2. If any of that hat happens, our currently fragile health care provision system will collapse, if for no other reason than our current strategy to cope with administrative rationing will fail with it. Insurance and government strategy is to make reimbursement increasingly complicated so that those unwilling or unable to comply don’t get paid. What we’re doing now is allowing “middle management” and “financial specialists” to deal with the increasing complexities of reimbursement.  There are now an entire hall full of administrators and financial people where a lot of doctors used to be (including me). These guys peck at computers all day long all getting excellent salaries and benefits.

Now, at this point, everyone on this List should download and read every word of the following Time Magazine site (let me know if it doesn’t open for some reason).

http://content.time.com/time/subscriber/article/0,33009,2136864-1,00.html

Pay particular attention to the justifications given for incredibly outrageous charges by an automated service “Chargemaster” for patient caught in the middle- too young for Medicare and too many resources for Medicaid. Both Medicare and Medicaid pay providers only a small fraction of “Chargemaster” bills and they’re accepted. Also pay attention to the salaries for middle managers, CEOs, COOs and the like. You’ll note somewhere in the middle that the CEO of the University of Pittsburgh Medical Center’s salary (before bonuses) was close to 6 million $ per year. The same guy that mandates draconian budget cuts for the clinical departments, including mine every year.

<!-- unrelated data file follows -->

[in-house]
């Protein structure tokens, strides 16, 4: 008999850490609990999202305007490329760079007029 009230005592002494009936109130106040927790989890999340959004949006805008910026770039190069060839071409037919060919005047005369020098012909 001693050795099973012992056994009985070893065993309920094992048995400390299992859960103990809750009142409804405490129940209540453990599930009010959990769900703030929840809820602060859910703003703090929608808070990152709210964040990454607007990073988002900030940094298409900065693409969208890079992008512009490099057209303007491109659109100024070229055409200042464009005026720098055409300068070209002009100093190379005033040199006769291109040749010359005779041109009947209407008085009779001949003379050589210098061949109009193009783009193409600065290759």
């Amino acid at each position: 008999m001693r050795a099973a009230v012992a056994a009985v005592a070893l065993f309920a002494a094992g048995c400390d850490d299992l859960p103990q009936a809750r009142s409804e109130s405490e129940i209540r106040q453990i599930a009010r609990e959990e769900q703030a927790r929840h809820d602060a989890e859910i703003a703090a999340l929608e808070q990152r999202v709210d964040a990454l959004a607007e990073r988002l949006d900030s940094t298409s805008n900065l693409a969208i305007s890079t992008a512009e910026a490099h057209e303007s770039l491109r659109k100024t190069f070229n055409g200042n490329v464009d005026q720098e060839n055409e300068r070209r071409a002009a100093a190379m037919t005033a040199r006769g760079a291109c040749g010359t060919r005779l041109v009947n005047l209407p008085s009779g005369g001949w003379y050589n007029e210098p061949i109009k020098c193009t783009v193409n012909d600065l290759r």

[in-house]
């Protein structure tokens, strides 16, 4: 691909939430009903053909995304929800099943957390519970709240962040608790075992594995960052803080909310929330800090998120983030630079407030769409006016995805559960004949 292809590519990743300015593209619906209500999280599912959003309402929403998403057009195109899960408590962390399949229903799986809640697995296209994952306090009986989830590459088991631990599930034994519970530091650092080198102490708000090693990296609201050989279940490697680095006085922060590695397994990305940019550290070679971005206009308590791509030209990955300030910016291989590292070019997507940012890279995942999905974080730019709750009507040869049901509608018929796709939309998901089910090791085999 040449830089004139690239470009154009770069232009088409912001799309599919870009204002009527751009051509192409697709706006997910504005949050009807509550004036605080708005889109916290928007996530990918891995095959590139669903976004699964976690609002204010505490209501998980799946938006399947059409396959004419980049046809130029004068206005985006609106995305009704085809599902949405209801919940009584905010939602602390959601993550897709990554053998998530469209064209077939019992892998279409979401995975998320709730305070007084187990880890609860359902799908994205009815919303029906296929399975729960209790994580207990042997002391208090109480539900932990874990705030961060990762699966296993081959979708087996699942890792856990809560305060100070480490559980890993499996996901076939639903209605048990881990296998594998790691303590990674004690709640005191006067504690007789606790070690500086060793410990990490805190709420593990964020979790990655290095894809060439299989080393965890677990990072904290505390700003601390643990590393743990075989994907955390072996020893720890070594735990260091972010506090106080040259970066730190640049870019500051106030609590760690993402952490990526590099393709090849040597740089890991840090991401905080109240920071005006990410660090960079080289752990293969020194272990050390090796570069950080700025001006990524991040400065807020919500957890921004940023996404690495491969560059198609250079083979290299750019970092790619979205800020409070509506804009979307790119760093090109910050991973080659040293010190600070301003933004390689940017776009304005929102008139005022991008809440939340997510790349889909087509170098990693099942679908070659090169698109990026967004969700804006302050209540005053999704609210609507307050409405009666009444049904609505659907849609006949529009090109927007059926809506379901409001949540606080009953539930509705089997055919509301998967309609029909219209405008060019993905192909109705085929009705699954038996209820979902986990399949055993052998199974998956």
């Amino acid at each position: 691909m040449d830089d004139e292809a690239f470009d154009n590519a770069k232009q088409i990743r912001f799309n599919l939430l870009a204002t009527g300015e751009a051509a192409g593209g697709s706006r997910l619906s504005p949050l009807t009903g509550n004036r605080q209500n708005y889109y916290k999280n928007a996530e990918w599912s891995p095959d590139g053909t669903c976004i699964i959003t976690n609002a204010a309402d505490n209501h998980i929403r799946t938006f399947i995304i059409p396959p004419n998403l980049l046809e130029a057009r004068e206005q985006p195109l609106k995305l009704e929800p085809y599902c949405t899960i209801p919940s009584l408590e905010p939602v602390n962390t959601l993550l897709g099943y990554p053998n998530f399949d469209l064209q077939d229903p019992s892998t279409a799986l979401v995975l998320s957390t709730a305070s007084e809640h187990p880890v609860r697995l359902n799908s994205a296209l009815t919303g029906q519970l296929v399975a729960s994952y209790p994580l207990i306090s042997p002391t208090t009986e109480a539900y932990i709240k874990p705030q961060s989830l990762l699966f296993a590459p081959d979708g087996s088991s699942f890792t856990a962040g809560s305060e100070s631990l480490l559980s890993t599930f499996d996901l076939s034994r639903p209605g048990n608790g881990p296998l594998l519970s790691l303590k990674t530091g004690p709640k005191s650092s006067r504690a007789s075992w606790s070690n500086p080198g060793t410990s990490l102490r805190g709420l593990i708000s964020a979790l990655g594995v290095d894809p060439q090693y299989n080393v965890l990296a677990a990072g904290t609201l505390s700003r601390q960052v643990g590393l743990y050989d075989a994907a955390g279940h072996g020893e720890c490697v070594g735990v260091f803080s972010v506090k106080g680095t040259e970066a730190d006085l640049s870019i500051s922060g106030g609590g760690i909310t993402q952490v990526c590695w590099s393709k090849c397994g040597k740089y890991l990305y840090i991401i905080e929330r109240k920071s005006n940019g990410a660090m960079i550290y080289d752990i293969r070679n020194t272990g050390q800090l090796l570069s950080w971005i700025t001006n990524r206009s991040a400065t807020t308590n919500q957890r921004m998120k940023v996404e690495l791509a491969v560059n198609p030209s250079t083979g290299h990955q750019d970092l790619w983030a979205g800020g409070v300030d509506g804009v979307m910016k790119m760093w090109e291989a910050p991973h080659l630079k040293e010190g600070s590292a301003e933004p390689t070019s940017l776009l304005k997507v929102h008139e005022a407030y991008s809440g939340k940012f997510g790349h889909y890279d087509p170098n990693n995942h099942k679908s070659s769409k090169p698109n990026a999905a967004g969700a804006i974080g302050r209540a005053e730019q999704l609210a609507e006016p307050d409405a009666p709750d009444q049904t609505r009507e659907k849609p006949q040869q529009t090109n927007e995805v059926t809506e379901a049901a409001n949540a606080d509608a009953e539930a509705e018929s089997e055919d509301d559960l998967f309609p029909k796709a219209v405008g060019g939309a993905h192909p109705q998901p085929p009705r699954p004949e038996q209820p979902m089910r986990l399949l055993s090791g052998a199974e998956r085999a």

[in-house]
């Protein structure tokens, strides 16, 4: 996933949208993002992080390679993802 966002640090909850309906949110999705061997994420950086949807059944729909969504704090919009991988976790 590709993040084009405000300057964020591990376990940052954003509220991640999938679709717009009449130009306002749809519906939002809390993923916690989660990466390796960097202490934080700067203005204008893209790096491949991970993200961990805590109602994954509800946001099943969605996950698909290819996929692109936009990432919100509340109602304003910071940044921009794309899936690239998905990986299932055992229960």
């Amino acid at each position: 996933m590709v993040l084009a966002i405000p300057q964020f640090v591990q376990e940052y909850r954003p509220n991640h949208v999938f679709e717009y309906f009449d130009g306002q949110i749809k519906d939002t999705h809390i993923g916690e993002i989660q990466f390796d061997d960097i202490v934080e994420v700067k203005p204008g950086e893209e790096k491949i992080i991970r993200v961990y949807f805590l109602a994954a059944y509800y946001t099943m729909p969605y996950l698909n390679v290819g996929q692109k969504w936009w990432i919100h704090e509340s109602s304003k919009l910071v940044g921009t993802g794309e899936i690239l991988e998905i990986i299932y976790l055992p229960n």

W
e as providers are losing the battle of self-determination. We are losing that battle because we’re handing middle managers and financial officers the authority to order health care in an administrative system that considers us irrelevant. It considers us providers that create demand and they want to limit demand. They formulate policy and let us know how we fit into it, which is why the majority of us are not “hospital employees”. We can be controlled.

This is the state-of-the-art now for providing medical care for our population and I can assure you that if the administration, such as it is, of Mr. Trump collapses, this will all collapse with it. If Mr. Trump’s administration becomes embroiled in an endless fight with everyone creating chaos and stasis, this system will follow suit. If Mr. Trump is successful in killing the ACA, there will be a lot of people left wondering what and when their promises will be kept, even if it could be financed which is unlikely if he spends 25 billion on a useless wall. It took Obama two years to formulate the ACA and it wasn’t perfect. We’ll see what Republicans dedicated to “conservative principles” can come up with and when they can come up with it.

To end this diatribe as I sit here “retired” with a cup of coffee and my trusty iMac, I am very, very fearful for the future of the country, the health care system or the world for that matter and I’m not by nature a terribly pessimistic person. I am now an observer. We’ll all observe in time.